Re: To answer your question about the upcoming Style-Guide...

-----Original Message-----
From: Berin Loritsch <>
To: <>; Preben Randhol
<>; Russell Nelson <>
Date: Friday, July 24, 1998 7:30 AM
Subject: Re: To answer your question about the upcoming Style-Guide...

>Overnight I have seen something on the order of 40 messages ranting and
>about online tutorials.  We should have audio... We should have video...
>shouldn't do anything besides html help...

They're not all on online tutorials.  ;-)

>The long and the short of it is that we shouldn't be worried about full
>tutorials for the Gnome project--yet.  We are too early in development to
>about these features.  We haven't even agreed on keybindings (except for
>making them configurable) at this point.

Accepting a slow pace is death for an interface with effective and
microsoftish(KDE) competition.

>As far as documentation goes, I have seen horrendous manuals: "This is a
>button.  Can you say BUTT un?  Don't worry about what it does.  It is
>'Format Disk'.  Press it and see what happens."  Granted this is
>to make a point.  I have also seen excellent examples.  S.u.S.E. Linux
>I couldn't get past the outdated libraries they include with their
>does a wonderful two tiered approach to documentation.  They have the
>beginner's press this and type that approach, followed by a more detailed
>power user's approach.

When I get to school, I'll distribute a survey asking how many people read
the documentation or use the help file, and why they do or don't.  Though I
can't be sure, I do think the vast majority haven't used paper documentation
and rarely use online help because it's "just so confusing".

>As a requirement for Gnome compliance, an app should be required to include
>(at the very least) a beginner's instruction set.  Anything above and
>that is gravy.  If one app has full motion video with surround sound,
>contracted the Turkish belly-dancing troupe to implement their help system,
>that is up to them.  We just need a standard interface for how to access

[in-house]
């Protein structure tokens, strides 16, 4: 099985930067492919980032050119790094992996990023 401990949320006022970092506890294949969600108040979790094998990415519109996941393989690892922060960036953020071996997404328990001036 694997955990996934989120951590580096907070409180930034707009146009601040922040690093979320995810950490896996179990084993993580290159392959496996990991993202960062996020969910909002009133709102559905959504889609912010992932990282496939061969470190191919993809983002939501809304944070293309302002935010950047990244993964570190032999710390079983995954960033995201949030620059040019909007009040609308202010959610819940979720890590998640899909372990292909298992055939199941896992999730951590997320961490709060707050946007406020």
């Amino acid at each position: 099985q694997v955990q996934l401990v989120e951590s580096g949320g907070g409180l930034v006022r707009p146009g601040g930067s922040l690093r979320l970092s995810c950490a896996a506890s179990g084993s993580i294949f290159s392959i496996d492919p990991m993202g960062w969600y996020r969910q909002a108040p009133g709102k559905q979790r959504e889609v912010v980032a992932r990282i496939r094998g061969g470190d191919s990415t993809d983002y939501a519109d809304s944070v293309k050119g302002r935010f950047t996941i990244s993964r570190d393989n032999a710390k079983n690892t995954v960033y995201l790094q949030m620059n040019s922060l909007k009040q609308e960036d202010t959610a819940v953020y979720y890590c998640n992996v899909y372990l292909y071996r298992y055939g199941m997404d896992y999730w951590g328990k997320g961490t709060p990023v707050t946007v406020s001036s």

When I was in english class, we were always told to show not tell.  I think
that no matter how good a writer you are, you're always telling the user
what to do.  We don't have "imaginations" for applications like we do for
dramatic scenes.  That's why a screenplay should be a prefered interface.
It's easy to generate and transmits the most information per unit time.
Should it be accompanied by written documentation?  Of course.  But the idea
that written documentation will ever suffice is one I just don't hold.

>Remember to KISS (Keep It Simple, Stupid) in all things.  The way some of
>are talking, it reminds me of a young, married couple.  They want
>their parents have, but can't pay for it all.  Consequently, they go into
debt, hate
>each other and get divorced.  The analogy is their because some among us
>elaborate help systems and configurable everything, but forget the cost in
>frustration, blood, sweat, and tears required to make these things work.

Who gets the blood, sweat, and tears?  Do we feel the pain before we toss
something off to the user, or do we get it right the first time, thus not
alienating our client base?  The user population for Linux is expected to
double over the next year.  That's *alot* of people who are going to be
using Yet Another Propietary Interface(KDE) unless Gnome gets some features
people decide they can't live without.

>We need a solid foundation first.  Let's get a firm bed, allowing for
future growth,
>and we will add amenities as we go on.

One must have an idea of the planned amenities if one is to build an
appropriate foundation.  Look at Microsoft's spaghetti evolution ;-)  We
don't have the time or the energy for that.

>>From one of the best KISSers out their, let's get a sanity check.  Be wary
>new *features*, and try a sample test app to see if the thing really works
>like you envisioned it.  Having a sample to play with and pass around goes
>a long way toward stopping people from talkin' out the side of their neck.
>Everyone, including the conceptualizer, has a good basis for accepting,
>denying, or improvig the feature for inclusion.  A static picture doesn't
>give the proper idea either.  You need to see how it feels, first.  As an
>bonus, you have sample code that is ready for inclusion into Gnome.

Well, the first step before sample code has to be the static mockup.

>That way we all have a sanity check.  Yes, having a central key-binding
>repository would be a *Cool Idea* TM, but having an example can give
>us an idea of what a system would cost in terms of ease of setting up,
>changing the bindings, and performance.

What do you think of the Keybox, which states the key combo necessary to
execute the previous mouse-driven command?

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